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Why Do People Share, Like and Favourite on Social Media?

People like to interact with content. In a single minute, we send out 347,000 tweets; like 4,166,667 pieces of content on Facebook; like 1,736,111 photos on Instagram; and upload 300 hours of new video on YouTube.

Image source: DOMO.com

Given that psychology has always been interested in finding answers to questions of why we behave the way we do, it wouldn’t be wrong to also apply it to social media actions. Thus, why do people like, share and interact with online content from a psychological perspective?

To convey their identity

People devote about 30–40% of all speech to talking about themselves. Online, that number soars to about 80% of social media posts.

Furthermore, a study conducted by The New York Times has revealed that 68% of respondents share to give people a better sense of who they are and what they care about. Thus, people might endorse a political campaign to represent their views, a funny video to convey their sense of humor, or a movie trailer to express their cinematographic taste.

Still, psychologist Carl Rogers warns, that what people share, like, retweet or favourite may not represent their true self but their ideal self. He believes that we are constantly pursuing behaviours that bring us closer to our ideal self. Therefore, the content that we share may very well represent the person that we want the world to see and not the person that we truly are.

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Nevertheless, people are known for buying  and acquiring things that convey who they are (or who they want to be). In that sense, brands represent a huge part of who their consumers are. Therefore, finding that key element that consumers can identify with is mandatory for brands’ success, be it online or offline. Of course the online environment and especially social media intensifies this sense of identity and ultimately of belonging to a certain group that shares the same tastes, views, opinions, etc.   

To maintain and enrich relationships

The biggest reason why people share has to do with other people: 78% of people say they share because it helps them to stay connected to people.

By liking, sharing or favoriting each other’s posts, we maintain and add value to our relationships. There is also a reciprocity effect involved, in the sense that we feel we should give something back to people who have given to us. How many times have you liked a post because that friend always likes yours? It happens to me quite often 🙂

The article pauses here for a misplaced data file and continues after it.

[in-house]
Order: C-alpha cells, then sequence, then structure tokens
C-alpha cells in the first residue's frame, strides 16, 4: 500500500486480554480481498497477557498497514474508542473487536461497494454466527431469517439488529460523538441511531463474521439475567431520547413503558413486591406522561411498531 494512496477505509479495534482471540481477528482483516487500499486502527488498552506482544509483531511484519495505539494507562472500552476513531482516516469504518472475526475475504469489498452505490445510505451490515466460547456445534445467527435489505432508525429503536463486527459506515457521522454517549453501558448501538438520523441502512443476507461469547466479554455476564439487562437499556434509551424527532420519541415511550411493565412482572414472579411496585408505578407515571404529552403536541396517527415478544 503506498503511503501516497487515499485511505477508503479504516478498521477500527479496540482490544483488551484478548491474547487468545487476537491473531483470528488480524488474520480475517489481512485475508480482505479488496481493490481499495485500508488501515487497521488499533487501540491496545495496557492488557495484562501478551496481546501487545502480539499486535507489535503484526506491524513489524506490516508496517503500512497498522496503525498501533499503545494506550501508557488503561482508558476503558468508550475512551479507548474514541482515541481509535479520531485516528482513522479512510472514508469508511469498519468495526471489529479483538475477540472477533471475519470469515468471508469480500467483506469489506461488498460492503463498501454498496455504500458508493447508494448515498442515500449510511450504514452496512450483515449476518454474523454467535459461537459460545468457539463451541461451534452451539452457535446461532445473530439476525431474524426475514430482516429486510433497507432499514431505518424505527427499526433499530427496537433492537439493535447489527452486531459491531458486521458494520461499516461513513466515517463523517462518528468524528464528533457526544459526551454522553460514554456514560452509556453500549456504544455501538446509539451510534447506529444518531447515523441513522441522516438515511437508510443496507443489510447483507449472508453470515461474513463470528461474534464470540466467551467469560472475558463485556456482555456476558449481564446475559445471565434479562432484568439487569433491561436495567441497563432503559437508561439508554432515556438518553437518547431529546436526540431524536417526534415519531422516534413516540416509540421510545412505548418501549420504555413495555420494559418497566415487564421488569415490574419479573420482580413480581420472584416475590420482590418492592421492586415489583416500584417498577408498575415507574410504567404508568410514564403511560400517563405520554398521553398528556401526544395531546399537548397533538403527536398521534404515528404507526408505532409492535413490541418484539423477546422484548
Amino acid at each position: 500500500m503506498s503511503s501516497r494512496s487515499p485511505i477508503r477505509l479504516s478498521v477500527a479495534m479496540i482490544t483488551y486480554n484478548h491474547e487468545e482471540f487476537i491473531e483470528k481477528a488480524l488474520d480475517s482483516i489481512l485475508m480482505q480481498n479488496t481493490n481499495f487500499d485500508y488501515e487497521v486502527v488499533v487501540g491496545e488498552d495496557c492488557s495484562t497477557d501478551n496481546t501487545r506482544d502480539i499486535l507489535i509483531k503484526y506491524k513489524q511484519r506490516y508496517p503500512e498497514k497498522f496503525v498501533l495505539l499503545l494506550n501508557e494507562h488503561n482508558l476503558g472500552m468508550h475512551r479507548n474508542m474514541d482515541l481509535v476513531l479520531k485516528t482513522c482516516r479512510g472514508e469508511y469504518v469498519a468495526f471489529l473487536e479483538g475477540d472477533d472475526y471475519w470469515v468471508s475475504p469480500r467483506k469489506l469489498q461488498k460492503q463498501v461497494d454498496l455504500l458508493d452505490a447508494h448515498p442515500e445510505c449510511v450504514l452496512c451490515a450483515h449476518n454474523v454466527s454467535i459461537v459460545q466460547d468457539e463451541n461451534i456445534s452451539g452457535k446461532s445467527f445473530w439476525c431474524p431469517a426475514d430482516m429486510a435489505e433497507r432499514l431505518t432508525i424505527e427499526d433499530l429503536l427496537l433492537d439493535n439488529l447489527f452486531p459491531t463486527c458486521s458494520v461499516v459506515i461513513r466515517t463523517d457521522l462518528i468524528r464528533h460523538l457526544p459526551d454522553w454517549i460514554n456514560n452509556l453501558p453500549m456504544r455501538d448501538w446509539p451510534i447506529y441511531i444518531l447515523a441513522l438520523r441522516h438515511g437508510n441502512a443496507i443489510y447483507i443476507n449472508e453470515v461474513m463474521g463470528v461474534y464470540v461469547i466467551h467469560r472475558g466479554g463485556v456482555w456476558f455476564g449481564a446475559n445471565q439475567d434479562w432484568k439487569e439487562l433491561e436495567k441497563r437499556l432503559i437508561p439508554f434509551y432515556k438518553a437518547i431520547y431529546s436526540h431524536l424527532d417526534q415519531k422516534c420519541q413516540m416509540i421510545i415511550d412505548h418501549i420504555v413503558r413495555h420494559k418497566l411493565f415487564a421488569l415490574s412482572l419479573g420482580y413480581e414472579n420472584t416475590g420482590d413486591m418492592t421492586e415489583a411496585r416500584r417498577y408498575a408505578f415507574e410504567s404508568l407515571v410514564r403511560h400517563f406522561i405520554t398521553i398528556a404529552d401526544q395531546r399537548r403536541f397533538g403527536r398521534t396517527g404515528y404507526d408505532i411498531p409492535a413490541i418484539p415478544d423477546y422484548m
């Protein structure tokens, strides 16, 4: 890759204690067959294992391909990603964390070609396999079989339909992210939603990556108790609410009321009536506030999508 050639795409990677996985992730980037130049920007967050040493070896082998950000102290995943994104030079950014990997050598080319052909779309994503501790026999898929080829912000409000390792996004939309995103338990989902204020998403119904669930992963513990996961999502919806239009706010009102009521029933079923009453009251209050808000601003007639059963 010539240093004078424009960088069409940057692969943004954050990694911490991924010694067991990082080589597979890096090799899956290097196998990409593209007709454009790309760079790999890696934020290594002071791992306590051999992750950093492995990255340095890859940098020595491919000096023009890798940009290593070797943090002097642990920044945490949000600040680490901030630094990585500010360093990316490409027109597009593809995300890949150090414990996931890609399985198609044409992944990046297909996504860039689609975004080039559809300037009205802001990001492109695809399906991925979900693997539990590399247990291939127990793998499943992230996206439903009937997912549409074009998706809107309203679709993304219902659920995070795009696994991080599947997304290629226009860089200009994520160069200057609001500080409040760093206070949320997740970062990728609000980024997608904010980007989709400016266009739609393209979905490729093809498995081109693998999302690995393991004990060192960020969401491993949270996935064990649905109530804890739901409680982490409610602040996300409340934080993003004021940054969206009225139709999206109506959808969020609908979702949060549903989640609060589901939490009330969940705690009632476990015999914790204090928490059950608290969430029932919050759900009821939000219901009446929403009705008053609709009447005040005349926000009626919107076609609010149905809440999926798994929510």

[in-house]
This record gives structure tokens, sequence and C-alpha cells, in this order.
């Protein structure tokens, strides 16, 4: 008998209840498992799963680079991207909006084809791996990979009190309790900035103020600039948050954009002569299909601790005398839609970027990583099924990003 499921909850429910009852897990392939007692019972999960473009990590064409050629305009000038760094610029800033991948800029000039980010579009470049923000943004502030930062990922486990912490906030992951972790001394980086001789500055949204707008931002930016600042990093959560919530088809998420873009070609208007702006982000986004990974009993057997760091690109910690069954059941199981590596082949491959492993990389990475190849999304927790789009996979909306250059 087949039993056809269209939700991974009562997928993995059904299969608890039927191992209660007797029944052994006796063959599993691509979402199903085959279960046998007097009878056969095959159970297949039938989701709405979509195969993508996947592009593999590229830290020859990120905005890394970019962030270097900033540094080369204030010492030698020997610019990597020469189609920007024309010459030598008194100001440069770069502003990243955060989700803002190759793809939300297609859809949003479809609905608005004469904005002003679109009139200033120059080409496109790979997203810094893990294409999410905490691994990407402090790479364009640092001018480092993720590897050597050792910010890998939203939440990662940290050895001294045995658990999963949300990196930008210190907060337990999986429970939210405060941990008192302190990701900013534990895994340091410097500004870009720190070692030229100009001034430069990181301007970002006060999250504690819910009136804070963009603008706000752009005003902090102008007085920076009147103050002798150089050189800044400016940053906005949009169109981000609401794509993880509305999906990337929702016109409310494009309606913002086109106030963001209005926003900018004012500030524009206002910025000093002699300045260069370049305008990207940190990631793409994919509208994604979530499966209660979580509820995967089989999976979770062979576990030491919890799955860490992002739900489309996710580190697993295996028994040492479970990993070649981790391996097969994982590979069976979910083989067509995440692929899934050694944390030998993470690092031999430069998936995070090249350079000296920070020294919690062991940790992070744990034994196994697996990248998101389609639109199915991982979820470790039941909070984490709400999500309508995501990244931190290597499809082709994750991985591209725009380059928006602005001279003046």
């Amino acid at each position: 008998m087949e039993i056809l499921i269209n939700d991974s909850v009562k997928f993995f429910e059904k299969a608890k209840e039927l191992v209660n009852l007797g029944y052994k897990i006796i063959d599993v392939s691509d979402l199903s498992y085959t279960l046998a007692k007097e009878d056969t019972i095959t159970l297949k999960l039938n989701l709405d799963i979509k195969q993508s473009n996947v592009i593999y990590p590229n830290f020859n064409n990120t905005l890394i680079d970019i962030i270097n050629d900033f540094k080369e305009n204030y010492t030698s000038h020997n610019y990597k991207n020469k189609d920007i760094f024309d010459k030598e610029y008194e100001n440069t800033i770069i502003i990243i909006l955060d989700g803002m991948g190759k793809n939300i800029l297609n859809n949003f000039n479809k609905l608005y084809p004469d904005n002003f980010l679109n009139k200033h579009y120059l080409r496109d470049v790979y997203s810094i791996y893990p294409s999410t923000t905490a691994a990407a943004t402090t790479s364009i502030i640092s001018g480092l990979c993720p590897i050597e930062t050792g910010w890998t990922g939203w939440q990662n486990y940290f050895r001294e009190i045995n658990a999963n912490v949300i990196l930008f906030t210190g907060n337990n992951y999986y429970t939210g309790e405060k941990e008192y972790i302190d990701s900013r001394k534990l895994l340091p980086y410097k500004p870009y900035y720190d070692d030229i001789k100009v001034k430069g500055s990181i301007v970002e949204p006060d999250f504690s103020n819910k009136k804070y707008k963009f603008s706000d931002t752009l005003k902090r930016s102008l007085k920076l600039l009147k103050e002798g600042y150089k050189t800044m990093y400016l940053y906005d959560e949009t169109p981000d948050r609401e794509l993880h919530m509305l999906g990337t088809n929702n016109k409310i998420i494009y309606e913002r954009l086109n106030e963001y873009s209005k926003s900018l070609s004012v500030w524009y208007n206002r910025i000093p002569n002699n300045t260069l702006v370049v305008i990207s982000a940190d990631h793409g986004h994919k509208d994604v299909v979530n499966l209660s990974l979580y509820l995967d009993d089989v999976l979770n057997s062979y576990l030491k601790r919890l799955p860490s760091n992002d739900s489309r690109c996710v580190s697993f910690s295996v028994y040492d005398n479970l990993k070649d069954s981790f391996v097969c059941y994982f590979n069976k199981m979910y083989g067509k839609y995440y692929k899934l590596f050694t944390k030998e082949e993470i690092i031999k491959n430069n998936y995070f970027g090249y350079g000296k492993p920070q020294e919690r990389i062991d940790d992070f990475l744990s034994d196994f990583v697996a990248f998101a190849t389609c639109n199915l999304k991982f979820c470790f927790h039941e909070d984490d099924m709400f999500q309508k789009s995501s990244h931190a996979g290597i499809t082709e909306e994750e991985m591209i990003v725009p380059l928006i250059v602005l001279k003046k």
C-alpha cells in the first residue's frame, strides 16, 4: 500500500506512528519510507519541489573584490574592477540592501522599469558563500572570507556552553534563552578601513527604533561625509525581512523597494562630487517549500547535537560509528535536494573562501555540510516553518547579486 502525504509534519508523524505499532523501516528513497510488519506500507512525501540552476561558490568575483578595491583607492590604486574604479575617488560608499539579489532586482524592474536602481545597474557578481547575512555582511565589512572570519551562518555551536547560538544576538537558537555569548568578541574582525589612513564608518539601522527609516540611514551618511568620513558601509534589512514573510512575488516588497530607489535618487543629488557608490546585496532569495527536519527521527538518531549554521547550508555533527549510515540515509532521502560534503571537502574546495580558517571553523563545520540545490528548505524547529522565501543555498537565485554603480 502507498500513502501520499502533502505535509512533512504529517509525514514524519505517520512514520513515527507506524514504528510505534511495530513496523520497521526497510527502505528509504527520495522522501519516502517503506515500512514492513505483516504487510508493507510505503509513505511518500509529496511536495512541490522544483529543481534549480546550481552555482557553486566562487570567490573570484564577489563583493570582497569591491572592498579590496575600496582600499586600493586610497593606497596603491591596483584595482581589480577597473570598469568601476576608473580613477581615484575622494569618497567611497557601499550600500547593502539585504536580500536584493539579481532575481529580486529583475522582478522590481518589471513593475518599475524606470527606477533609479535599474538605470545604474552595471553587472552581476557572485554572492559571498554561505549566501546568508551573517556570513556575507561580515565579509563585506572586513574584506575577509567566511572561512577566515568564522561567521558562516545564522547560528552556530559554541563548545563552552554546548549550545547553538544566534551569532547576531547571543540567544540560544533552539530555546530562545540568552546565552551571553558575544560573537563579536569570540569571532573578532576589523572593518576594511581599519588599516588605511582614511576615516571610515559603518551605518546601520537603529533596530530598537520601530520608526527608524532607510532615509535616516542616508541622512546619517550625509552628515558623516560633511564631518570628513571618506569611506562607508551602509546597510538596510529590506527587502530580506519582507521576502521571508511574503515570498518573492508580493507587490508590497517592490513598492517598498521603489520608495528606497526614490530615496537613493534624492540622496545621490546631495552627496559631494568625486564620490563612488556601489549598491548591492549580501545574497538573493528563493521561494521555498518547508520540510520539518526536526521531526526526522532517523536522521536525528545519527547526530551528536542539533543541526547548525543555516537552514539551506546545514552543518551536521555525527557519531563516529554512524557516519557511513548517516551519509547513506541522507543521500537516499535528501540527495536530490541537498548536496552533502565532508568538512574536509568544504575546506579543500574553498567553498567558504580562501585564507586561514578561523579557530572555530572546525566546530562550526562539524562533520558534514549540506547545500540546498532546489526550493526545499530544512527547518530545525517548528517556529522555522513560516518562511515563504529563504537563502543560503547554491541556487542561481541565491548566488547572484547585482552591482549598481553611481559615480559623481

Social media provides an easy and convenient way to stay in touch with friends when time doesn’t allow you to meet with them in person. We oftentimes share content that we see as benefiting a friend or a group of friends or that has relevance to a relationship.


The power of commenting

Relevant social media conversations and interactions need to be based upon a set of shared values and beliefs. Otherwise, they’re meaningless conversations.  

Since 85% of us read other people’s responses on a topic to better understand and process information, it means that comments sometimes have the power to change our minds. Otherwise put, any comment about a brand, service (and even person) anywhere online, can help readers determine whether it’s good or bad. It doesn’t have to be based upon facts, it just needs to appear somewhere.

That’s how our brains work and it definitely poses a great deal of challenges because it’s literally impossible to annihilate all negative comments out there. Thus, it’s mandatory to be engaged in the comments section on your blog and on social media and moderate conversations whenever necessary.

To get an incentive

Yes, many people share content to receive something in return. You know those “Like & Share” contests on Facebook? That’s exactly what they do. A study showed that 67% of users who “liked” a brand page on Facebook did so simply to become eligible for special offers. Therefore, you may not get a Like if you don’t offer something in return.

Bottom line, if you want your content to be shared, liked, retweeted, etc. it needs to create a sense of identity, add value for consumers and, if possible, provide some sort of incentive. Also, remember to always rely on Psychology to better understand what triggers an emotional response and what doesn’t. It might be the key to viral content!

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